Archive for September, 2012

MA101 Flees the State; the Law

Beloved readers, MA101 fought the law and the law won.

Today was a day in court! And the court did not find in my favor.

Therefore, we take to the open road, leaving Madison for the greener fields (though probably less fieldy fields, all things considered) of North Carolina. This is not strictly fleeing the law, but some distance between us will probably be healthy for all parties, much like a struggling marriage.

So today’s (very late) post may have to be a placeholder for the next few days, and I will mostly leave it to you the readers and commentors to discuss: just what heinous crime do you suppose the twisted mind behind MA101 was charged with and found guilty of?

I’m genuinely curious what your impressions will be, you who know me through the lens of this blog. No spoilers if you know!

If you’re good and entertain me with your guesses, I will try to find working internet somewhere in NC to fill you in on the story.

But later. The highway beckons!

How to Load Pictures from Your iPhone to Your iMac In 15 Incredibly Frustrating Steps

I’m not sure what it is.

Perhaps my iPhone feels intimidated. It is, after all, the new kid on the block. Dating all the way back to 2008, my iMac must have an almost palpable aura of wisdom by now. It has outlived its warranty, which is as close as consumer electronics come to achieving enlightenment.

Or it could be sullen intransigence on my computer’s part. Maybe it just doesn’t like these new-fangled iOS machines. Maybe it fears obsolescence. Maybe it’s sabotaging the iPhone’s performance to make itself look better — or sabotaging its own in senile self-loathing. Who can fathom the depths of the electric sheep-dreaming mind?

But one way or another these things are terrible at talking to each other. Photos on your iPhone that you’d like to store on your iMac? No Problem! Just follow the simple steps:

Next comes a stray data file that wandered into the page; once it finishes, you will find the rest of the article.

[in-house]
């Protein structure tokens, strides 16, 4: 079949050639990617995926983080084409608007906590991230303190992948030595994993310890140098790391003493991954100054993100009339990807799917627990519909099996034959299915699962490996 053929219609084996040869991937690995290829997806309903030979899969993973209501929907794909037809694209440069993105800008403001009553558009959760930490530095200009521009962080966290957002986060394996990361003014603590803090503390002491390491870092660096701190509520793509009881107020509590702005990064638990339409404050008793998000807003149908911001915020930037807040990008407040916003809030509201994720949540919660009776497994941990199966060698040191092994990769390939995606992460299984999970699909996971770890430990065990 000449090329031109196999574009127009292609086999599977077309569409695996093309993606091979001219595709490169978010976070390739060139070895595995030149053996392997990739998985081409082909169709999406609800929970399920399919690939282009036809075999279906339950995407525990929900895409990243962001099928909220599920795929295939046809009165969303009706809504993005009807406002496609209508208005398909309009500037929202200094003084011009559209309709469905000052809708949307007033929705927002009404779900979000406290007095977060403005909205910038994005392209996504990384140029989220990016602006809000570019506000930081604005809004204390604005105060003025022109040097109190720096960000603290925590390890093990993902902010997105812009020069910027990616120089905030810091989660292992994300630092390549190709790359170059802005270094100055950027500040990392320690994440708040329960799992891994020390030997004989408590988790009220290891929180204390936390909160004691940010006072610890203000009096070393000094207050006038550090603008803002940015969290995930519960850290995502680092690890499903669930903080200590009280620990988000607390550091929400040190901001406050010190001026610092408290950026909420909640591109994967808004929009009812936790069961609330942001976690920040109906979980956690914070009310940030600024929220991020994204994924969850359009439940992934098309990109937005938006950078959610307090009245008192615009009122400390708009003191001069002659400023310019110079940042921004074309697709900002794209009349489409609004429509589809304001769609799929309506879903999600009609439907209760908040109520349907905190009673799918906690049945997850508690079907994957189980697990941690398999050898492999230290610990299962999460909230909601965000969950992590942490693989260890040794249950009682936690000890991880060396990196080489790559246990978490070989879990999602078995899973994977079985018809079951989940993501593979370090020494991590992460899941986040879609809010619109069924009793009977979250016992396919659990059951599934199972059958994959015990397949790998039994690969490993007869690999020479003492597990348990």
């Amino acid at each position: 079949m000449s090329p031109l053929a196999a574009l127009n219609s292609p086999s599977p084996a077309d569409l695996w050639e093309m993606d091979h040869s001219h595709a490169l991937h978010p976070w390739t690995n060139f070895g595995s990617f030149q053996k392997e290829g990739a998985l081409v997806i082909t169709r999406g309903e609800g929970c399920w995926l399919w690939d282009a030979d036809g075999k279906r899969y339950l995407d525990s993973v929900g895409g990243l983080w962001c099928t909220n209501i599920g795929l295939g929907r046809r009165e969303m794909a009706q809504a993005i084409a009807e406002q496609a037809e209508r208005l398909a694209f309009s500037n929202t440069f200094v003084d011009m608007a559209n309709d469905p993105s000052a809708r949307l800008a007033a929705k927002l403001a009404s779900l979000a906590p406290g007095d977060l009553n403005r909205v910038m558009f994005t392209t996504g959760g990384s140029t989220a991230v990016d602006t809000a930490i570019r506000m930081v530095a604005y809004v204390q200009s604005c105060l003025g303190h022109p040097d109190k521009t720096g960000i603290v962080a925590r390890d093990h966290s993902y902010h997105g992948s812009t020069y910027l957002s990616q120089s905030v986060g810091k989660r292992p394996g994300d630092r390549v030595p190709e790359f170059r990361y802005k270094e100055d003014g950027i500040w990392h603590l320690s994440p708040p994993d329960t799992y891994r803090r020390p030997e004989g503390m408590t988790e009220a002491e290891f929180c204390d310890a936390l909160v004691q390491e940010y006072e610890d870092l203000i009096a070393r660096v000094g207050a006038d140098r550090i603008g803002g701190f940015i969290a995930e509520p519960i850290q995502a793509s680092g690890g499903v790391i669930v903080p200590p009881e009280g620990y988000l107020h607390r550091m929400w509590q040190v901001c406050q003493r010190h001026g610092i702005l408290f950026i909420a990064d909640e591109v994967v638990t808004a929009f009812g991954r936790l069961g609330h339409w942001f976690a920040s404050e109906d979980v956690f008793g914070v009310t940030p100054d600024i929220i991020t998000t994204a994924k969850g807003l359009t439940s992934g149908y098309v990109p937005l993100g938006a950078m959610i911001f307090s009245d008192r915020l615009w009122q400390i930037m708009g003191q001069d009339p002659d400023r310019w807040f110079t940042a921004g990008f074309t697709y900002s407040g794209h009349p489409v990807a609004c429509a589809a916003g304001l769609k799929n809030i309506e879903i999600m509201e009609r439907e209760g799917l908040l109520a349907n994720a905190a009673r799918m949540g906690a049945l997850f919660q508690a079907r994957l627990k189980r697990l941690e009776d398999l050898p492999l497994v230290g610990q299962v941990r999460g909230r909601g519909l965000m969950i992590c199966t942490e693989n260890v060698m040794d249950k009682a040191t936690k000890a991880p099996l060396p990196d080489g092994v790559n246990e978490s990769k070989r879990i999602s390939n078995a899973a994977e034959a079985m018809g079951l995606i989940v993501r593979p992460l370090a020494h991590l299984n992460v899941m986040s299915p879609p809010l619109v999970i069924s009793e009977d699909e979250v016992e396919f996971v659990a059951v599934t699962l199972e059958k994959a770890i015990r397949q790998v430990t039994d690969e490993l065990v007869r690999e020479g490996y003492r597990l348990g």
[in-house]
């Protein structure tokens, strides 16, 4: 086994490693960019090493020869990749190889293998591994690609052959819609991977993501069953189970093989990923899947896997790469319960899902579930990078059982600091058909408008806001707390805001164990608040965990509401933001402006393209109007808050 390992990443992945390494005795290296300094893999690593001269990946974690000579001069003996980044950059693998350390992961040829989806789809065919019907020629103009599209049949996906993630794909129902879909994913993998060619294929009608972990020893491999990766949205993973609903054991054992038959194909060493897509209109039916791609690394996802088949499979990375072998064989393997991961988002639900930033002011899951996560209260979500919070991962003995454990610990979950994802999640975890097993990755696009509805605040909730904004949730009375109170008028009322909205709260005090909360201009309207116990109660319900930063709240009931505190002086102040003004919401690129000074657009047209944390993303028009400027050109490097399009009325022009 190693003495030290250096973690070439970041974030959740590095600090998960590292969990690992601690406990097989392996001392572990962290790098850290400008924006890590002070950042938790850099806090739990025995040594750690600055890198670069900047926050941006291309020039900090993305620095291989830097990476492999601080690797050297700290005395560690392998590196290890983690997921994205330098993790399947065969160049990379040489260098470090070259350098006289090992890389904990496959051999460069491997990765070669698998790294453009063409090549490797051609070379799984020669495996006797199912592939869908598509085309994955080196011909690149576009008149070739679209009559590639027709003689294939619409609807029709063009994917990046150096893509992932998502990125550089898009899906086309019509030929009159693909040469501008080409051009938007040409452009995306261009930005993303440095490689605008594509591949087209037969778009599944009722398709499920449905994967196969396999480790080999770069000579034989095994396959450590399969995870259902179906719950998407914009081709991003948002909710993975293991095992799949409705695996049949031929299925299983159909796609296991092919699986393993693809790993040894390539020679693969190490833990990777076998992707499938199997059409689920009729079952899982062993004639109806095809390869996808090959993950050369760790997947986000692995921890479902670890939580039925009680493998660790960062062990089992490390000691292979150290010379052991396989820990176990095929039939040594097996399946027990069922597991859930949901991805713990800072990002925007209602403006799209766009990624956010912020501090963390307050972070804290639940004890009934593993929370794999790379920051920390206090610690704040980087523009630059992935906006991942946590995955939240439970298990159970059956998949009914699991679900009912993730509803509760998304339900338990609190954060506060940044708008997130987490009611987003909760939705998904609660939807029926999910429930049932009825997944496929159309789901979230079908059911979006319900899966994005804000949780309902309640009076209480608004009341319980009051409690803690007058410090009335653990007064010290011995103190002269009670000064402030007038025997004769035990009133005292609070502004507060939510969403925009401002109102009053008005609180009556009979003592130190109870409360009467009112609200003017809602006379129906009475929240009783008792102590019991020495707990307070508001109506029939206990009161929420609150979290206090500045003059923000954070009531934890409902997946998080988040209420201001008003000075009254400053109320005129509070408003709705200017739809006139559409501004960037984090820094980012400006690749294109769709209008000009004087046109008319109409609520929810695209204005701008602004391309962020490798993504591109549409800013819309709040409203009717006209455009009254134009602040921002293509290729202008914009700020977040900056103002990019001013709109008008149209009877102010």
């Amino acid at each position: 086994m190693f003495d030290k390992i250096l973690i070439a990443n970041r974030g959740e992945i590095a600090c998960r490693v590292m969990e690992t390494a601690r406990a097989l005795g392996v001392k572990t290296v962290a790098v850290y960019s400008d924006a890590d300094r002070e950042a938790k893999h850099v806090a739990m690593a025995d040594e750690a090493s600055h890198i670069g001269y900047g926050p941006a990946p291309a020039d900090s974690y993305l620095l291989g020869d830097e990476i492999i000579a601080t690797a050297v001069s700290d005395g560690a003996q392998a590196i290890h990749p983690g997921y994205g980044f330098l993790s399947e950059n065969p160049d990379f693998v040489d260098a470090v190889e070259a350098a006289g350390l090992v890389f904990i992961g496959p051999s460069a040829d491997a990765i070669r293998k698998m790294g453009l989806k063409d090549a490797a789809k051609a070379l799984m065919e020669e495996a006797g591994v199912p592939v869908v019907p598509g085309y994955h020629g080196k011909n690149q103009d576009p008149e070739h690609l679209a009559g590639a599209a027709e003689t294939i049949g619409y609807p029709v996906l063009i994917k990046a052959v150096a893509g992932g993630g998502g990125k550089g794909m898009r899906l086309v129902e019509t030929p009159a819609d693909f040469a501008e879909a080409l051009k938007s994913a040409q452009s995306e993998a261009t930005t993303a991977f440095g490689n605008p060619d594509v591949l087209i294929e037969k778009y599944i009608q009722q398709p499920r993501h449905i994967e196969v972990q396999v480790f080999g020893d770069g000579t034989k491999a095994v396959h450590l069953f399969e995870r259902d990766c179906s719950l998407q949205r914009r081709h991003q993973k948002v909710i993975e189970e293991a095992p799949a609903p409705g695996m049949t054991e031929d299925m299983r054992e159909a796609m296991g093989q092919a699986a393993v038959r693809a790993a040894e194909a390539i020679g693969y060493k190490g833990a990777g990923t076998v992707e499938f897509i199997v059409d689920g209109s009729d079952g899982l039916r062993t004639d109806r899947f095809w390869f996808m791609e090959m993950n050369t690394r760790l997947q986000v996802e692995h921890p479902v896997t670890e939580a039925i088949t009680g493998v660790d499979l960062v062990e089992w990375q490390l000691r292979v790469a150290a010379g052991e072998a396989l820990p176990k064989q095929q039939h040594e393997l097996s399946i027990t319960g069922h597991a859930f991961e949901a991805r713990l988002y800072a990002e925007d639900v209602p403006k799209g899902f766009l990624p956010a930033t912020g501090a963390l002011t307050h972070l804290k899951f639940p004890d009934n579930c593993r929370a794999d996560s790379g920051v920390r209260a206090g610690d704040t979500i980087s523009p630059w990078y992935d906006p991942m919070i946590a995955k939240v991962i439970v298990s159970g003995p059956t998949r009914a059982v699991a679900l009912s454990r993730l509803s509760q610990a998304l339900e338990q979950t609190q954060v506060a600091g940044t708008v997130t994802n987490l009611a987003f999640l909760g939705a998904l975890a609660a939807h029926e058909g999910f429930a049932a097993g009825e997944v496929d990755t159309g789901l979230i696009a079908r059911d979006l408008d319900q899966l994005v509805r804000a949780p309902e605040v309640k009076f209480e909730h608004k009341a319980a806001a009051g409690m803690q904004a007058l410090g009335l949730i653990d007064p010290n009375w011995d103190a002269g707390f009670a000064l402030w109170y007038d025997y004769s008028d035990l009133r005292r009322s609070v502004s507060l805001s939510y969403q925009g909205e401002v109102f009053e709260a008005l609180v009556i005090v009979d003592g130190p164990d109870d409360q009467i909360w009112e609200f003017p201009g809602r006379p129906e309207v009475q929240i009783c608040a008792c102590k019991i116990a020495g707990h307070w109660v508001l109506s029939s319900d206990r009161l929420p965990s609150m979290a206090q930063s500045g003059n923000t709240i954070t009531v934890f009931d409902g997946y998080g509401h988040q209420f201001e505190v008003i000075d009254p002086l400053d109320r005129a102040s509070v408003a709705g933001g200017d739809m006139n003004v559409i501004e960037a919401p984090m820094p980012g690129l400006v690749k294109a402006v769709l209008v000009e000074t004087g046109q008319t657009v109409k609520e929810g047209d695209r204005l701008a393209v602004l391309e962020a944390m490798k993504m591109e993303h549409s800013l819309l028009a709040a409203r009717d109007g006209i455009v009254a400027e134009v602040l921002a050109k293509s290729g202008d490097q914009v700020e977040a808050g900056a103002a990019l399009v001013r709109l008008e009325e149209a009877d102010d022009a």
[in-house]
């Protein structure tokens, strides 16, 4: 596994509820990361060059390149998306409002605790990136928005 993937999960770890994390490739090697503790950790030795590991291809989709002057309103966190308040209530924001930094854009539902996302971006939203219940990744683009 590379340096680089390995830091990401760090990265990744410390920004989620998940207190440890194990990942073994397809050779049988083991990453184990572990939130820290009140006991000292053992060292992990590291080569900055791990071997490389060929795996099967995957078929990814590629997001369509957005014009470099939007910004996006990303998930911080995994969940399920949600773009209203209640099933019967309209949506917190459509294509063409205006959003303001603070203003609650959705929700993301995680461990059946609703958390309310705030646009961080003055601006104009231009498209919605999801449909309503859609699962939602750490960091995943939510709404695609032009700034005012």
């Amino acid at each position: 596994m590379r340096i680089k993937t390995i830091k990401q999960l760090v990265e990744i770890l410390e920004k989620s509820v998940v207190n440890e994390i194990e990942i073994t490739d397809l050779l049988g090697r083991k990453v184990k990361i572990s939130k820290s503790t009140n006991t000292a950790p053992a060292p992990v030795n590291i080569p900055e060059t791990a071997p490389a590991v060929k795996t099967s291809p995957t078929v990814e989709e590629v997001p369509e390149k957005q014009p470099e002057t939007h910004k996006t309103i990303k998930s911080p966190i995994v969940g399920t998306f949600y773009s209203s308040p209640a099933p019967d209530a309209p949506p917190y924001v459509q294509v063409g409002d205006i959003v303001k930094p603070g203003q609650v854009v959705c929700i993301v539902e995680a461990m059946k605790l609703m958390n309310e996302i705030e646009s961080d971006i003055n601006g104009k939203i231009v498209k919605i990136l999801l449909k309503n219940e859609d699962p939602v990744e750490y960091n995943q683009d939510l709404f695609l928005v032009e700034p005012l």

1. Plug your iPhone into your iMac.

2. The little storage space message isn’t important. Dismiss that.

3. What? No, you don’t use iTunes for pictures. iTunes is irrelevant. Close iTunes.

4. Okay, now open iPhoto.

5. It’s the one with the palm tree icon.

6. No one knows what the fuck an “event” is. Don’t even worry about that tab.

7. Can you see your iPhone in the menu on the left-hand side?

8. Well, it should be there.

9. Unplug it and try again.

10. There you go.

11. Okay, you’re almost there. Now you just have to select the pictures you want to move onto your computer, drag them into a folder in iPhoto, and let them load.

12. No, you can’t just drag them to the desktop. Obviously.

13. You can drag them TO the desktop FROM iPhoto, once you’ve dragged them FROM your iPhone TO iPhoto.

14. Duh.

15. But only if you took them a while ago. Those pictures you took today aren’t gonna show up on the iPhoto version of your iPhone’s storage for like a week.

16. Sucker.

I may have skipped a couple of steps for people who use complex add-ons like “filters” or “camera programs,” but those people are all pretentious hipsters anyway. Fuck ‘em.

For a company whose brand is built on an image of clever, user-friendly design, these things sure do make it hard on the user. Maybe they need to be a little less friendly to us, and a little more friendly toward other OSX/iOS machines.